Bitcoin barges past $13,000
The bitcoin party just won't stop with every day bringing a new ATH (all-time high), as the bitcoiners say. However, as all investors know, nothing goes up in a straight line forever, and when an asset appreciates at the speed that bitcoin does, it starts to get scary.
According to Coinmarketcap.com, the bitcoin price broke through the $13,000 today, up 10% in the past 24 hours.
Bitcoin's true believers are cheering the start of bitcoin futures trading, first on the CME on 18 December and then the Chicago Board Options Exchange (CBOE), with Nasdaq to follow.
It is difficult to say, but some commentators think we may be about to see a "buy the rumour sell the news" inflection point, in which the beginning of futures trading signals a near-term top.
Uncorroborated reports suggest that hedge funds are lining up to bet that the price of bitcoin will fall.
At any rate, that's the view of Craig Pirron, a professor at the University of Houston.
"Having this instrument that makes it easier to short might keep the bitcoin price a little closer to reality as the futures reduce the frictions of going short more than they do of going long, so it's probably net bearish," he told Bloomberg.
But another professor, Atulya Sarin of Santa Clara University, takes a contrary position, seeing the launch of futures (and options) trading as a welcomed step towards making prices more stable, improving "the quality of the market - broader investor participation, higher liquidity, and lower volatility is likely".
However, being a professor, all outcomes are considered.
He draws attention to what happened in the Tulip mania of 17th century Holland, considered to be the first speculative financial bubble in history and repeatedly invoked by those who think bitcoin has no intrinsic value.
Professor Sarin points to the fact that tulip mania ended when cash-settled futures were introduced. The CME futures contract is also cash-settled.
And very much in the doom and gloom camp is chairman and chief executive of Interactive Brokers Thomas Peterffy, who is convinced that a bitcoin futures market will bring no good.
He has repeated an earlier warning made in an open letter to the CME and featured in a full-page advert in the Wall Street Journal on 14 November, imploring the derivatives exchange to segregate bitcoin futures trading.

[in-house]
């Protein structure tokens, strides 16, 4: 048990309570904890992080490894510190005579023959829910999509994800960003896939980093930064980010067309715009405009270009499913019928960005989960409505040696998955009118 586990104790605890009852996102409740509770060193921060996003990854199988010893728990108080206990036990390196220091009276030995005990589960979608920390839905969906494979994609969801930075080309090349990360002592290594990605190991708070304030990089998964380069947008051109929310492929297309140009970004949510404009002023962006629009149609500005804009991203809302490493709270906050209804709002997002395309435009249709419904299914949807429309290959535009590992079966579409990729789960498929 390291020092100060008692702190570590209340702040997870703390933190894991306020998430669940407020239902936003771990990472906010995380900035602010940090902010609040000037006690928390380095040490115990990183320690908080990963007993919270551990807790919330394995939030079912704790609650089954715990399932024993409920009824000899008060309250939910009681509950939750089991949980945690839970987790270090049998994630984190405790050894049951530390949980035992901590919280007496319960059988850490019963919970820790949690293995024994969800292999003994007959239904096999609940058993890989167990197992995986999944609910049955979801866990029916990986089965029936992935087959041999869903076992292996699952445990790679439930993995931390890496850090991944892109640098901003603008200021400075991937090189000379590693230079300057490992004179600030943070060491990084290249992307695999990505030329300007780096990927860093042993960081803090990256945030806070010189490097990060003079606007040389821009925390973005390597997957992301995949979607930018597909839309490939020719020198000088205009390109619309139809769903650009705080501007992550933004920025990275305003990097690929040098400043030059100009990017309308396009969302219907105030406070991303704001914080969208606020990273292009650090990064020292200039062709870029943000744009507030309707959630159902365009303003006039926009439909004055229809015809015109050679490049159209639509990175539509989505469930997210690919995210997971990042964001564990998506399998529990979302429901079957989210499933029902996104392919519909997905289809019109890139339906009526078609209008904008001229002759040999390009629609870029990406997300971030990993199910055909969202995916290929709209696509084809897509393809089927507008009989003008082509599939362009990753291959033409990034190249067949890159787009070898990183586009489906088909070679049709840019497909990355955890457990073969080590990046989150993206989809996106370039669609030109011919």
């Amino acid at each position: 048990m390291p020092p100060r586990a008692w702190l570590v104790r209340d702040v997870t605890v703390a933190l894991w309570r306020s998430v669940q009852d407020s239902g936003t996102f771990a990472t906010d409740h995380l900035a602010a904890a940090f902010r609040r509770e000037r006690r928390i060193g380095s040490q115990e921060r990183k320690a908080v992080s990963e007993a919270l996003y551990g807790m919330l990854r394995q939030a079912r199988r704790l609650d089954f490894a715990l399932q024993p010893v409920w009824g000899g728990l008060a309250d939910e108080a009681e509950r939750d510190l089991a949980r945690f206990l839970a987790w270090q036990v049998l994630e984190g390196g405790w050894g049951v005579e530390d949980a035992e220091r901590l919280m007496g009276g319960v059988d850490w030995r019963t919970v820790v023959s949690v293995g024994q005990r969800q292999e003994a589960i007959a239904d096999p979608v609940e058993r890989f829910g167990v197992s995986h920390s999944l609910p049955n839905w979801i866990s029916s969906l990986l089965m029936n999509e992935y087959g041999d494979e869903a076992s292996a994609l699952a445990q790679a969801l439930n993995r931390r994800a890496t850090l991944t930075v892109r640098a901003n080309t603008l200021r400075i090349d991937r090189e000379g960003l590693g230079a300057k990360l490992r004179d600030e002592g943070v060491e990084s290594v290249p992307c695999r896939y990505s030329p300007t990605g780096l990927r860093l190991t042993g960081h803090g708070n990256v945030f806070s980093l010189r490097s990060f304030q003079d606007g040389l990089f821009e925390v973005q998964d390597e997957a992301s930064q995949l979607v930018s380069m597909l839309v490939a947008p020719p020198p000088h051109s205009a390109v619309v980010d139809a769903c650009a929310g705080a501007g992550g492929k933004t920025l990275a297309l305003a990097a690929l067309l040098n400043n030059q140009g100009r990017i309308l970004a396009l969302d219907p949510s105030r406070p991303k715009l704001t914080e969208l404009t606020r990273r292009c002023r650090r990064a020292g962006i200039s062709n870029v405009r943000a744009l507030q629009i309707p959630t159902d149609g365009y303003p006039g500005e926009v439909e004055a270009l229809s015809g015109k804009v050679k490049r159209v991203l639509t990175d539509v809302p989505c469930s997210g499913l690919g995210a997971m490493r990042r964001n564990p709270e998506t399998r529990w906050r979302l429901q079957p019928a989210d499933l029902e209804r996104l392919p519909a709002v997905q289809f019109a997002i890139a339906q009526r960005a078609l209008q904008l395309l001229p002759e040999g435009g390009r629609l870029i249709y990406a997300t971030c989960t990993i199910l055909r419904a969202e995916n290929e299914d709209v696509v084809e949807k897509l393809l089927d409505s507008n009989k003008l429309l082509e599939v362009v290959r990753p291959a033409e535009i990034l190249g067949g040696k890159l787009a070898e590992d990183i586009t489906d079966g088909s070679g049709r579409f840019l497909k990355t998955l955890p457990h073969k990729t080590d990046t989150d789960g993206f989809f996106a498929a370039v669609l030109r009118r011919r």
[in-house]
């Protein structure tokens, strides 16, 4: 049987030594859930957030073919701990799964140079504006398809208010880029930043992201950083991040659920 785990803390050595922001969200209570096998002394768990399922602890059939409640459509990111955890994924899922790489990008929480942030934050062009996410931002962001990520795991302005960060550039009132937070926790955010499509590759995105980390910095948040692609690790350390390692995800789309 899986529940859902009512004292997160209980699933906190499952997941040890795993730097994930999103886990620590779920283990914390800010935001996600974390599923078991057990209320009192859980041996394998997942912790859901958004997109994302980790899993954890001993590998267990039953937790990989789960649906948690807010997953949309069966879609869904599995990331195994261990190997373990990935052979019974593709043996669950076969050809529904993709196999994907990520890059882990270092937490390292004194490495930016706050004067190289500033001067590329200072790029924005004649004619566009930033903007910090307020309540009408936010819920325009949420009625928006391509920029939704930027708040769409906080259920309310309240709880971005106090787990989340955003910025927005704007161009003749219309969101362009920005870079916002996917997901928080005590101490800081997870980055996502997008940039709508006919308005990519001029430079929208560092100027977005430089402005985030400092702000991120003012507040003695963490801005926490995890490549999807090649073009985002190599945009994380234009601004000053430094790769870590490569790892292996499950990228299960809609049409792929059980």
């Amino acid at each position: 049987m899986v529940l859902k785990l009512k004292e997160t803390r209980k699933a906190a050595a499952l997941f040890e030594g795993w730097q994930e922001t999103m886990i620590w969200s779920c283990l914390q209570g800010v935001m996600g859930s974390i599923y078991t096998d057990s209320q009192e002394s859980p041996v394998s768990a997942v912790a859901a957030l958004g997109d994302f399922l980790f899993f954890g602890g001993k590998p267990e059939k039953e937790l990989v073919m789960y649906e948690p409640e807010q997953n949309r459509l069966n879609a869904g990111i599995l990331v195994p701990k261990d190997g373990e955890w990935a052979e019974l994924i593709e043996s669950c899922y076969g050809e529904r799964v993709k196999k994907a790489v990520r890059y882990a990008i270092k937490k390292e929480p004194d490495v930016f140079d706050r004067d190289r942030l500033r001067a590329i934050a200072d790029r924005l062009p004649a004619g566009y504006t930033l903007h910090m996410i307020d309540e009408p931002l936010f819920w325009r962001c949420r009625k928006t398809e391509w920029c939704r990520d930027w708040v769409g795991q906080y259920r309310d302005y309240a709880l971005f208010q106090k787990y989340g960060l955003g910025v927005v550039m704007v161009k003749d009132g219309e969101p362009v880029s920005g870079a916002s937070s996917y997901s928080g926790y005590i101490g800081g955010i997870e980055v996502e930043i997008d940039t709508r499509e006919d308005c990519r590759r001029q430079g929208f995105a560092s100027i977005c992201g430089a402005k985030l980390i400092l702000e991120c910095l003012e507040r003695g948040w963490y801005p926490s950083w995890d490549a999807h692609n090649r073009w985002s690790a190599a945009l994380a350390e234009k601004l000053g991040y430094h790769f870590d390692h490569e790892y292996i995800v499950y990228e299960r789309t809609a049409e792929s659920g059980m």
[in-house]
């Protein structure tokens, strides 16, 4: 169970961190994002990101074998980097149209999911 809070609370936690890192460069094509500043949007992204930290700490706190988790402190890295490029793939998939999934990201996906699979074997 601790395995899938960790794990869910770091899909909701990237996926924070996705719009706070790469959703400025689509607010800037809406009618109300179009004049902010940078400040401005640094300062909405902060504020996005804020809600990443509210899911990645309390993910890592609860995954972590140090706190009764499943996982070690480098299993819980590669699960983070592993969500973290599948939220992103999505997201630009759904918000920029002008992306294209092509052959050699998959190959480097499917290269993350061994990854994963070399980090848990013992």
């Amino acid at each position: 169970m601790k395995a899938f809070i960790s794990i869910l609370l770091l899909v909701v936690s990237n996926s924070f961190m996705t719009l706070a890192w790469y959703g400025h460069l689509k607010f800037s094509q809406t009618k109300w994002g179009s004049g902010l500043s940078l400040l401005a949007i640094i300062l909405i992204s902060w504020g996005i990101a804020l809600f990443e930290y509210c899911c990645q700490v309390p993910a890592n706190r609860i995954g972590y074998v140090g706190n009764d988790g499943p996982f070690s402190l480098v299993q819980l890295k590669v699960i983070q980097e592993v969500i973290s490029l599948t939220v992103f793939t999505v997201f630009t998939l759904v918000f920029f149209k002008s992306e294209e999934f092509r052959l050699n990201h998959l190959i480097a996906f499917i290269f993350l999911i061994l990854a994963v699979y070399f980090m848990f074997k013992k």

He went further on Monday 4 December: "My fear is in the unlikely event something like that happens, we'll have something like Lehman Brothers - or worse."
Both CME Group and CBOE Global Markets are hoping to guard against any problems by slapping a 35% margin requirement on trades.
Peterffy argues that huge price swings would push some brokers to default, in turn forcing clearinghouses to cover positions by calling in money from other market participants, which would require them to sell their bitcoin positions, leading to further falls in the bitcoin price.
"The issue is they're putting bitcoin in the same basket as US Treasuries, stock index futures, and all the really serious products," said Peterffy.
In other news, Internet of Things token IOTA is up 54% at $4.68, Monero the ultra-safe coin is 30% higher and EOS, the decentralized apps platform, trades at $4.76 a rise of 25%.
There's another mania ongoing worth keeping an eye on - bitcoin forking.
There are five upcoming hard forks: Super Bitcoin, Bitcoin Platinum, Bitcoin Uranium, Bitcoin Cash Plus and Bitcoin Silver.
The first three in that list are scheduled for December. And in case you missed it, Bitcoin Diamond officially forked last month, but is not available on most exchanges.
Bitcoin Diamond futures trade at $33. Those behind the forks hope to emulate the success of Bitcoin Cash which launched in August and trades at $1,470. Holders of bitcoin receive the forked coins for free.
There are fears that the proliferation of bitcoin clones will damage the market by spreading confusion.
Elsewhere, gold may be a casualty of the rocketing bitcoin price, hitting a four-month low. Interest in bitcoin could be impacting on gold attracting new buyers.
"Whether or not bitcoin ever achieves common use as money, the cryptocurrency plainly offers investors a hot speculation and not a safe haven right now," says Adrian Ash, director of research at BullionVault, the world's largest online bullion exchange.
This article is for information and discussion purposes only and does not form a recommendation to invest or otherwise. The value of an investment may fall. The investments referred to in this article may not be suitable for all investors, and if in doubt, an investor should seek advice from a qualified investment adviser.